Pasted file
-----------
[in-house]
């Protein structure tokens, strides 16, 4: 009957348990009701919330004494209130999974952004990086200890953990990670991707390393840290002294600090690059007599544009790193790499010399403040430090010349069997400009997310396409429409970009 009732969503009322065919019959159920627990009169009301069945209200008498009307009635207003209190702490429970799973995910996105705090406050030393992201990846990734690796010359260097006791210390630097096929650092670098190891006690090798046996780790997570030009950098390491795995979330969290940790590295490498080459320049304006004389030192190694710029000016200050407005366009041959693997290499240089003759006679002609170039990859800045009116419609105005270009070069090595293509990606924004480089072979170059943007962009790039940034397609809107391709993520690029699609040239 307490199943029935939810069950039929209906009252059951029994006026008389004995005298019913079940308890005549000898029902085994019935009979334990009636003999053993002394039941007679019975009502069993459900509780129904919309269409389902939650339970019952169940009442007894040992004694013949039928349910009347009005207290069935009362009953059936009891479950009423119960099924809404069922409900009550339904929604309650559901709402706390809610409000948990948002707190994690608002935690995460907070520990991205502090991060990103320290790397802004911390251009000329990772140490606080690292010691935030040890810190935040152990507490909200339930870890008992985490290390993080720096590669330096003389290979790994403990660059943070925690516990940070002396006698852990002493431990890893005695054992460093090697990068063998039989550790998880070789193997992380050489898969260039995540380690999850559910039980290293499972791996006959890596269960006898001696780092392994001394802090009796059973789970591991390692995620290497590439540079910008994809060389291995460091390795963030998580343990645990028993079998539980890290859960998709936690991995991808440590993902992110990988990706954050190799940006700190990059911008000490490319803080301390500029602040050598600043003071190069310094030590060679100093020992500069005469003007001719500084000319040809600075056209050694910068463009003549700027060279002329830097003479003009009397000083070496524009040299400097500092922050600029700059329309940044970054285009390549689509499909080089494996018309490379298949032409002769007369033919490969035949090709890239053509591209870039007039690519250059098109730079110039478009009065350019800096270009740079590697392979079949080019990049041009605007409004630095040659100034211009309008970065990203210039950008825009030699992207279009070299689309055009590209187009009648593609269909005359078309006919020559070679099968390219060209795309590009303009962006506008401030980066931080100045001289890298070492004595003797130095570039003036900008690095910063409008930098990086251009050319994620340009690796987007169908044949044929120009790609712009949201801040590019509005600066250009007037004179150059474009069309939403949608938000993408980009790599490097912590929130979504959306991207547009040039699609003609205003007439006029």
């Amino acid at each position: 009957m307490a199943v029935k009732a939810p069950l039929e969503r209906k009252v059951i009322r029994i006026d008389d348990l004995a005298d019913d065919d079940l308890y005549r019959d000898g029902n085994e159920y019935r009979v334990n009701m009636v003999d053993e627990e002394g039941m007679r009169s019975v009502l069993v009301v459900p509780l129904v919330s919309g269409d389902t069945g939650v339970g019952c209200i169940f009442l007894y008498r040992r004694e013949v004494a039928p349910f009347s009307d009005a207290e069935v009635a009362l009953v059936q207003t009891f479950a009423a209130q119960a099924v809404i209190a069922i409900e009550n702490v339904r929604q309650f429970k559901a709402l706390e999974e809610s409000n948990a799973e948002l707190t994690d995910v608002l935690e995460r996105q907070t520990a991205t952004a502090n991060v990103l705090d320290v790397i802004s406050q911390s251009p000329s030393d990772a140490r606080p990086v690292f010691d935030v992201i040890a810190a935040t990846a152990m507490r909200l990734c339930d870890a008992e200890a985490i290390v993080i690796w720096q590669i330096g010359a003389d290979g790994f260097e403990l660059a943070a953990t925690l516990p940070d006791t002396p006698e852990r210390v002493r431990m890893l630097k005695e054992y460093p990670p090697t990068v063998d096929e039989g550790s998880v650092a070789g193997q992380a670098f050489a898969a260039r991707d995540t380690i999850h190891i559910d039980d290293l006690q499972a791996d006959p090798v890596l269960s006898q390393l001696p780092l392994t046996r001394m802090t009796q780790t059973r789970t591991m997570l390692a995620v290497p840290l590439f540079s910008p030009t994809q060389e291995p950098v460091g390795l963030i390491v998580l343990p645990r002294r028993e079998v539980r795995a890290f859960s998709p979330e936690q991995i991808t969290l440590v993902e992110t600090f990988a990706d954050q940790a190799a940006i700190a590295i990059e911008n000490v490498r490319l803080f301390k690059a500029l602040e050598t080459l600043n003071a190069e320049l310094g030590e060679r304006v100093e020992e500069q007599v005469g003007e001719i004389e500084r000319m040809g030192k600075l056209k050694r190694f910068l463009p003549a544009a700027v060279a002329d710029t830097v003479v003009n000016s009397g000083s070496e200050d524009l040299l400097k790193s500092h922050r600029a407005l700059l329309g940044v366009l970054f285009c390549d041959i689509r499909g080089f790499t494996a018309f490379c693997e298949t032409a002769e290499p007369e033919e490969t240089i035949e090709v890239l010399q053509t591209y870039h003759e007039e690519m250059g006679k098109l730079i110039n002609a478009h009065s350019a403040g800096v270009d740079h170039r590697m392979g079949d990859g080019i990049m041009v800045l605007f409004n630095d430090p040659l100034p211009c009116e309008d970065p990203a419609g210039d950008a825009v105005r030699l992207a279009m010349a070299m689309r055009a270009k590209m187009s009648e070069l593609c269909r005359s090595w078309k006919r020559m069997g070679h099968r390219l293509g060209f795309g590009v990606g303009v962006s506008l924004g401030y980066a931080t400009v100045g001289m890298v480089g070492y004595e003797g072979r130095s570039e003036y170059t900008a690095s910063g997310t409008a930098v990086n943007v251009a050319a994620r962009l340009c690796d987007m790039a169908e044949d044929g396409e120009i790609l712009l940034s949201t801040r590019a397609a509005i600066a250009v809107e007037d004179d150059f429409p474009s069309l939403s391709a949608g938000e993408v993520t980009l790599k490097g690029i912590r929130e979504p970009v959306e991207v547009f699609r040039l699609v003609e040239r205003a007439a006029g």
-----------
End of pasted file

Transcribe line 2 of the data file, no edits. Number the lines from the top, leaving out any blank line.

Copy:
């Protein structure tokens, strides 16, 4: 009957348990009701919330004494209130999974952004990086200890953990990670991707390393840290002294600090690059007599544009790193790499010399403040430090010349069997400009997310396409429409970009 009732969503009322065919019959159920627990009169009301069945209200008498009307009635207003209190702490429970799973995910996105705090406050030393992201990846990734690796010359260097006791210390630097096929650092670098190891006690090798046996780790997570030009950098390491795995979330969290940790590295490498080459320049304006004389030192190694710029000016200050407005366009041959693997290499240089003759006679002609170039990859800045009116419609105005270009070069090595293509990606924004480089072979170059943007962009790039940034397609809107391709993520690029699609040239 307490199943029935939810069950039929209906009252059951029994006026008389004995005298019913079940308890005549000898029902085994019935009979334990009636003999053993002394039941007679019975009502069993459900509780129904919309269409389902939650339970019952169940009442007894040992004694013949039928349910009347009005207290069935009362009953059936009891479950009423119960099924809404069922409900009550339904929604309650559901709402706390809610409000948990948002707190994690608002935690995460907070520990991205502090991060990103320290790397802004911390251009000329990772140490606080690292010691935030040890810190935040152990507490909200339930870890008992985490290390993080720096590669330096003389290979790994403990660059943070925690516990940070002396006698852990002493431990890893005695054992460093090697990068063998039989550790998880070789193997992380050489898969260039995540380690999850559910039980290293499972791996006959890596269960006898001696780092392994001394802090009796059973789970591991390692995620290497590439540079910008994809060389291995460091390795963030998580343990645990028993079998539980890290859960998709936690991995991808440590993902992110990988990706954050190799940006700190990059911008000490490319803080301390500029602040050598600043003071190069310094030590060679100093020992500069005469003007001719500084000319040809600075056209050694910068463009003549700027060279002329830097003479003009009397000083070496524009040299400097500092922050600029700059329309940044970054285009390549689509499909080089494996018309490379298949032409002769007369033919490969035949090709890239053509591209870039007039690519250059098109730079110039478009009065350019800096270009740079590697392979079949080019990049041009605007409004630095040659100034211009309008970065990203210039950008825009030699992207279009070299689309055009590209187009009648593609269909005359078309006919020559070679099968390219060209795309590009303009962006506008401030980066931080100045001289890298070492004595003797130095570039003036900008690095910063409008930098990086251009050319994620340009690796987007169908044949044929120009790609712009949201801040590019509005600066250009007037004179150059474009069309939403949608938000993408980009790599490097912590929130979504959306991207547009040039699609003609205003007439006029």